This post marks the start of a new dynamic on this blog. The old stuff will continue – musings on a variety of issues will carry on as before. What I’m adding in this series is more about the recording of a journey my wife (Bev) and I have stepped into. We’ll be documenting this journey was best we can, with what I hope will be appropriate honesty without over-sharing. Thank you for joining us.
Photo from Bev Meldrum Photography (bevmeldrum.com)
Before Bev and I got married, which was now over 15 years ago, we took the decision together that if we were to have children we would do so by adopting. Bev herself is an adopted child, as is her brother (from a different birth family). We decided that if children were to be part of our future, then we’d want to make sure others had the same sort of opportunity Bev had. She was always acutely aware how differently things could have turned out if she hadn’t been adopted into such a loving, stable, Christian home. That decision having been taken, we carried on with married life occasionally touching in with one another on the subject of children. Each time we did so neither of us felt any sort of stirring towards adoption.
However we sought to promote the idea. We see it is a profound expression of Christ-centred love. The Bible is rich with the imagery of God’s love for us expressed in terms of adoption into God’s plans and family; we would, when the opportunity presented itself, urge Christians to give more thought to the option of adoption as something they may be prompted to explore. We also took the decision to open up our home and lives to people with less than supportive home environments, as a result of which there is a small number of people with whom we have unofficial, but no less meaningful, parental-type relationships. These relationships are life-giving to us, not without challenges, but have seemed to express the heart God has been drawing out of us. Coupled with that, the church I’m now leading (St Peter’s, Mowbray, Cape Town) is not a large one, but it’s one that seems to have more than its fair share of people who have adopted and/or fostered children. We found it interesting to reflect that, without a great deal of effort, this seemed to have happened, to be the shape of this community.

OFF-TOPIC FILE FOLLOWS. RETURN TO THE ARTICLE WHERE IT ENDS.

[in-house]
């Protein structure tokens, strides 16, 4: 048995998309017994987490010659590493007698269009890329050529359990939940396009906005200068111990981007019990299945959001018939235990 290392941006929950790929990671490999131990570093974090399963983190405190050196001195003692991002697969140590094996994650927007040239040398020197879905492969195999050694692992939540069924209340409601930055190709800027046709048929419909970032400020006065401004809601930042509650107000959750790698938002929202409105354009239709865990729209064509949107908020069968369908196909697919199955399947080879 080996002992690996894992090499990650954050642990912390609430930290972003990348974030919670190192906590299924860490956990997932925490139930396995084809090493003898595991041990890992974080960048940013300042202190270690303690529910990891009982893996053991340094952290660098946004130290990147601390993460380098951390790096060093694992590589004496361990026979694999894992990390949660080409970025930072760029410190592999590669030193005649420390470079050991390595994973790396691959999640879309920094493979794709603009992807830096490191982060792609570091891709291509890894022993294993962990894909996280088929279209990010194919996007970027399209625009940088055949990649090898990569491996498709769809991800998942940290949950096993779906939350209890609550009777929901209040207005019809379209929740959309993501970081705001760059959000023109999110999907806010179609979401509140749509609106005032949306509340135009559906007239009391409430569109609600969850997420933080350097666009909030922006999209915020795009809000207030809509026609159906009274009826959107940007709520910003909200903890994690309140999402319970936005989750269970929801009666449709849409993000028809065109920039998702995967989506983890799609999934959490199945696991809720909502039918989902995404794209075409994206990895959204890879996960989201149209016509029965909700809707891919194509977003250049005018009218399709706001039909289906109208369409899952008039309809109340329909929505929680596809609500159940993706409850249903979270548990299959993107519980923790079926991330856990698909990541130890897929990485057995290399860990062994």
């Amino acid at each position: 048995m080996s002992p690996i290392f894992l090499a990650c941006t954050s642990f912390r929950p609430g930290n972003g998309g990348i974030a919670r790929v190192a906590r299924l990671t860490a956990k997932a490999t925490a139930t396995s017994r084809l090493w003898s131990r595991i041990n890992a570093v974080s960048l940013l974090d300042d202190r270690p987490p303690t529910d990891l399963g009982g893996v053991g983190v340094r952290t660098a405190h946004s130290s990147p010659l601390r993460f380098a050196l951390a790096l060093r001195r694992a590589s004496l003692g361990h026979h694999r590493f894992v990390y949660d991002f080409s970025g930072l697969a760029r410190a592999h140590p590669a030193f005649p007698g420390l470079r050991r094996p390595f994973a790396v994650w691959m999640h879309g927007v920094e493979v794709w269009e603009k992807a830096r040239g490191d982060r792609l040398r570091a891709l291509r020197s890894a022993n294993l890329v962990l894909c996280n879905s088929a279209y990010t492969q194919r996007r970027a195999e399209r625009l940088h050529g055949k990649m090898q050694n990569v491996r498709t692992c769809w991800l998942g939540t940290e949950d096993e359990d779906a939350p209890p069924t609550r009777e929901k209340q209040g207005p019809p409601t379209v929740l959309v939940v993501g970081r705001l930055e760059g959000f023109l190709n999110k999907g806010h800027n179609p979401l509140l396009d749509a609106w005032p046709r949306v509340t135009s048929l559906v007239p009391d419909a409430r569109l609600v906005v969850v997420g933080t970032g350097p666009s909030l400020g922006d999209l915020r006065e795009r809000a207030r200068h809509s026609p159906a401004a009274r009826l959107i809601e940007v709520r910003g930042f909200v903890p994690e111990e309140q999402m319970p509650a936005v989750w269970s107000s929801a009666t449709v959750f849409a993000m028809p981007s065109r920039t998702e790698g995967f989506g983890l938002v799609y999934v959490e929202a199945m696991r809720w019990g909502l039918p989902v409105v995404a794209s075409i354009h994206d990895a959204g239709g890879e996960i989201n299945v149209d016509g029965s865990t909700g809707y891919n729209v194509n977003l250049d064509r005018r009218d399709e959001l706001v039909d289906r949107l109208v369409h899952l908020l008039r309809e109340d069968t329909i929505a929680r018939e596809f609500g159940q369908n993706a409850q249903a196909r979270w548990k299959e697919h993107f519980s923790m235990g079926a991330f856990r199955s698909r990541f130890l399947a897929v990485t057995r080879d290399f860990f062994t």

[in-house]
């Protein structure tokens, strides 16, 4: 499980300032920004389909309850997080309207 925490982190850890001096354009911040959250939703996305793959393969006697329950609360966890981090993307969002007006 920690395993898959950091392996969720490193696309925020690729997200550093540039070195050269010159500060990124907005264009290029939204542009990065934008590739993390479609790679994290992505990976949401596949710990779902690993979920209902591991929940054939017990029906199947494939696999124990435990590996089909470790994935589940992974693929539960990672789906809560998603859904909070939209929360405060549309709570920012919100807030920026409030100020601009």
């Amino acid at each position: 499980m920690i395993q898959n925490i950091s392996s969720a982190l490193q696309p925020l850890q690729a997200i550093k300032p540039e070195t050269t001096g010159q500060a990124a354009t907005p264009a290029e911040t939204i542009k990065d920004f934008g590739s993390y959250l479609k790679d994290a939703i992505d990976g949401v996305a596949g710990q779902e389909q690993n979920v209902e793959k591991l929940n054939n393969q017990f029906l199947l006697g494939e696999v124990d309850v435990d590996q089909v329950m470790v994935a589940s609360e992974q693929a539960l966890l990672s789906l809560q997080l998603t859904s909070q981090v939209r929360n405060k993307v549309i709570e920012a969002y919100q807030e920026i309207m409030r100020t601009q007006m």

Earlier this year that sense shifted up a gear or two. Through a series of social media connections, we were invited to join a discussion with a few church and NGO leaders in Cape Town, facilitated by British theologian and adoption advocate Krish Kandiah. In the UK Krish heads up an organisation called Home For Good, which seeks to promote the idea of adoption in British churches. He was facilitating the discussion in Cape Town to help us see what like-minded people here could do together. He also ended up speaking at our church the next day. Over that 24-hours, a fire was lit in us. We were encouraged that there were many others around in this city who felt similarly, and Krish’s experience and theological grounding gave us real insight. At a break Bev and I turned to each other. Bev voiced what I was feeling too – that if we really wanted our church community to take this seriously we needed to be the ones leading on it. Maybe we needed to consider again what we ourselves were doing.
This lead to a series of discussions, dreams and thoughts between the two of us; which led us to the point where suddenly the possibility of fostered children in our future was a real, viable and heart-warming one. There are, however, a series of unanswered questions – around our visa status (we’re in the potentially year-long (or more) wait for approval of our application for Permanent Residency in the country), not least. This means, for instance, that official fostering is not yet an option. So we’re only, at this stage, considering fostering of an unofficial nature; certainly not adoption, and until we have visa clarity, not fully official fostering either.
We were, however, that we do not exist in a vacuum. We are in a position of community leadership; and to adapt an old saying, it takes a community to raise a child. We have a church community which we lead and for which we hold responsibility. A decision we take affects others.
So this weekend we invited our community to gather around us and help us begin to discern what God might be saying to us on the subject of fostering. That is the subject of part two, to follow soon.